Tetramorium do

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Tetramorium do
Scientific classification
Kingdom: Animalia
Phylum: Arthropoda
Class: Insecta
Order: Hymenoptera
Family: Formicidae
Subfamily: Myrmicinae
Tribe: Crematogastrini
Genus: Tetramorium
Species: T. do
Binomial name
Tetramorium do
Forel, 1914

MCZ-ENT00512610 Tetramorium do hal 5.jpg

MCZ-ENT00512610 Tetramorium do had 5.jpg

Specimen Labels

Based on collection records, this species is an inhabitant of open and semi-open areas (meadow, bushveld, woodland, etc.) and nests in the ground (from pitfall traps, under a rock, and as a ground forager).


Bolton (1980) - In the squaminode-complex of this group, T. do stands out as the only species in which the postpetiole is antero-posteriorly compressed and subsquamate. In other species of the complex the postpetiole is low and broadly rounded.

Keys including this Species


Distribution based on Regional Taxon Lists

Afrotropical Region: Mozambique, South Africa, United Republic of Tanzania, Zimbabwe (type locality).

Distribution based on AntMaps


Distribution based on AntWeb specimens

Check data from AntWeb





The following information is derived from Barry Bolton's Online Catalogue of the Ants of the World.

  • do. Tetramorium squaminode r. do Forel, 1914d: 224 (w.q.m.) ZIMBABWE. Raised to species: Arnold, 1960a: 82. See also: Bolton, 1980: 254.

Unless otherwise noted the text for the remainder of this section is reported from the publication that includes the original description.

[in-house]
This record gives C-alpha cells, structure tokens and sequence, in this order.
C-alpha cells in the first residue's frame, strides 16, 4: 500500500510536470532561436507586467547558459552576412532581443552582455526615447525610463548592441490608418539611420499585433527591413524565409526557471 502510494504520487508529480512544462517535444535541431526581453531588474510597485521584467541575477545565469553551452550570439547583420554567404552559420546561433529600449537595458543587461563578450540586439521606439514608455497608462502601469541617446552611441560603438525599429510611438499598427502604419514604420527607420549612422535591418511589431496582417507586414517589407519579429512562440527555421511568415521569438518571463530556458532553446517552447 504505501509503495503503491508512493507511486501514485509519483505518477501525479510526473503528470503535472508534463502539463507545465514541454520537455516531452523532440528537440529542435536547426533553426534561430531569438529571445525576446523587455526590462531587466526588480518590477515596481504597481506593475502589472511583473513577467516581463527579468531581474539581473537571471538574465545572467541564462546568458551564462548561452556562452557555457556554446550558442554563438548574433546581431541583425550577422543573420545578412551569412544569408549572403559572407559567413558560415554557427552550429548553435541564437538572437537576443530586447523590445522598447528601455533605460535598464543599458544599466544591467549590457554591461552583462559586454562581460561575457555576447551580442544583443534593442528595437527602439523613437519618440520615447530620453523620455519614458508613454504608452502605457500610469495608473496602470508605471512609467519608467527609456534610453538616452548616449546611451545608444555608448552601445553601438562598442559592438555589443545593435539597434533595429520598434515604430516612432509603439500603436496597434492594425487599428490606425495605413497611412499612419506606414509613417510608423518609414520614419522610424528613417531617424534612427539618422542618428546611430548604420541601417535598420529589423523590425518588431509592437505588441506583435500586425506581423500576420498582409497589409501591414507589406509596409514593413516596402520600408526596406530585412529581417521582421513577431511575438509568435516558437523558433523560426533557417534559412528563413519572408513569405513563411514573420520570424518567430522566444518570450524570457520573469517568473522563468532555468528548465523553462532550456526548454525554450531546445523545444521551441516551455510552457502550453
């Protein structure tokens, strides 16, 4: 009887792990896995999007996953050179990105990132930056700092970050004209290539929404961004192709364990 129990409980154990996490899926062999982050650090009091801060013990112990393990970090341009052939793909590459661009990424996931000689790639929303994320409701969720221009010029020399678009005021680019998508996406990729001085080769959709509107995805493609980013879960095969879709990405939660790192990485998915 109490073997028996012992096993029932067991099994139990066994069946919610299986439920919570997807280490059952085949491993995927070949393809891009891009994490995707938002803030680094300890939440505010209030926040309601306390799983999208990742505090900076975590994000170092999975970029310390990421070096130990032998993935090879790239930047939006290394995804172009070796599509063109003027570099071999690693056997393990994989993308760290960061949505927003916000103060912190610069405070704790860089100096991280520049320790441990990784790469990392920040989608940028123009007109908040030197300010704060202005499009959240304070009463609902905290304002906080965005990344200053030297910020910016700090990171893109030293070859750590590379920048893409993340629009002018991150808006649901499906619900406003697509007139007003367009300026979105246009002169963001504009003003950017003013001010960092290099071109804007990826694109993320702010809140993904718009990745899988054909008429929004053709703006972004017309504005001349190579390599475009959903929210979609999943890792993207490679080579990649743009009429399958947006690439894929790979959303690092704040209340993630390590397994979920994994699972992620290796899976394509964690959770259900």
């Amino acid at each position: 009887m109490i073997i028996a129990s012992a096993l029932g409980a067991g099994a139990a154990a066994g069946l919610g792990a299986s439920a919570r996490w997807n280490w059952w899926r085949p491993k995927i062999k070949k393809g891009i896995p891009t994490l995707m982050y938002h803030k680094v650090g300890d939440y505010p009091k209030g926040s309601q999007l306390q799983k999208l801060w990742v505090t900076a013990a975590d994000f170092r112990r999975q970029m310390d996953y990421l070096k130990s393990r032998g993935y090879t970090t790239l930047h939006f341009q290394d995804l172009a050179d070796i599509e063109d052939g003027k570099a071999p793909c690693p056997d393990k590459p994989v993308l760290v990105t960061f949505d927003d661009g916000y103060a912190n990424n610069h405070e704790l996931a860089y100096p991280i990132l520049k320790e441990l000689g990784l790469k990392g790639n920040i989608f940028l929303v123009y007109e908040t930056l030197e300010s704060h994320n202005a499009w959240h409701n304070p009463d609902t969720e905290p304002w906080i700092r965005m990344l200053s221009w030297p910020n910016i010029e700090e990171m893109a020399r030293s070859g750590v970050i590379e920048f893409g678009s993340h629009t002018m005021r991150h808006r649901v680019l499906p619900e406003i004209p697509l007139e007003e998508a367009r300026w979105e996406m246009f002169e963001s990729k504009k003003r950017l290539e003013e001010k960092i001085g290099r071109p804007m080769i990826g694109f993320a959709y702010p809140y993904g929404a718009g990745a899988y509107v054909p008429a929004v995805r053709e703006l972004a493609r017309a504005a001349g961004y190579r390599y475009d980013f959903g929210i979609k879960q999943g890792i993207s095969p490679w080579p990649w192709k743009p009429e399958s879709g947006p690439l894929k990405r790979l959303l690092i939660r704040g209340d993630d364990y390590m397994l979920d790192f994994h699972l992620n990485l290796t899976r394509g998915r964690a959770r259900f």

Bolton (1980) - TL 3-0-3:2, HL 0:74-0:78, HW 0-68-0-74, CI 89-95, SL 0:50-0:54, SI 71-74, PW 0-52-0:57, AL 0-80-0-90 (8 measured).

Mandibles smooth and shining with scattered pits. Anterior clypeal margin with a shallow median impression. Anterior one-quarter of median portion of clypeus almost vertical, much more steep than the posterior three-quarters. Median clypeal carina bifurcated at the point where the clypeus turns down. Frontal carinae long and strongly sinuate, extended back almost to the occipital corners and surmounted by a very prominent raised rim or flange. Maximum diameter of eye 0-18-0-19, about 0-24-0-26x HW. Antennal scrobes shallow but broad and conspicuous. Propodeal spines long and strong; metapleural lobes low and acutely triangular. Petiole squamiform, in profile much higher than long and in dorsal view much broader than long. Postpetiole subsquamate, its node in profile strongly antero-posteriorly compressed and narrow, but lower and more broadly rounded above than the petiole. In dorsal view the postpetiole much broader than long and markedly broader than the petiole. Head with spaced out irregular longitudinal rugulae, with a narrow rugoreticular band occipitally. Spaces between the rugulae glossy, with only vestigial ground-sculpture which may be effaced in patches. Dorsal alitrunk irregularly rugose, generally with the longitudinal component predominant but most specimens with numerous or abundant cross-meshes on the promesonotum. Petiole, postpetiole and gaster unsculptured, smooth and shining. All dorsal surfaces of head and body with numerous fairly stout, blunted hairs, the majority of which are short. Scapes and tibiae with short decumbent pubescence only. Colour mid-brown, the gaster usually blackish brown.

Type Material

Bolton (1980) - Syntype workers, female, males, RHODESIA: Bulawayo, 15.xi.1913 (G. Arnold) (The Natural History Museum; Musee d'Histoire Naturelle Genève) [examined].


  • Arnold, G. 1960a. Aculeate Hymenoptera from the Drakensberg Mountains, Natal. Ann. Natal Mus. 15: 79-87 (page 82, Raised to species)
  • Bolton, B. 1980. The ant tribe Tetramoriini (Hymenoptera: Formicidae). The genus Tetramorium Mayr in the Ethiopian zoogeographical region. Bull. Br. Mus. (Nat. Hist.) Entomol. 40: 193-384 (page 254, see also)
  • Forel, A. 1914d. Formicides d'Afrique et d'Amérique nouveaux ou peu connus. Bull. Soc. Vaudoise Sci. Nat. 50: 211-288 (page 224, worker, queen, male described)

References based on Global Ant Biodiversity Informatics

  • IZIKO South Africa Museum Collection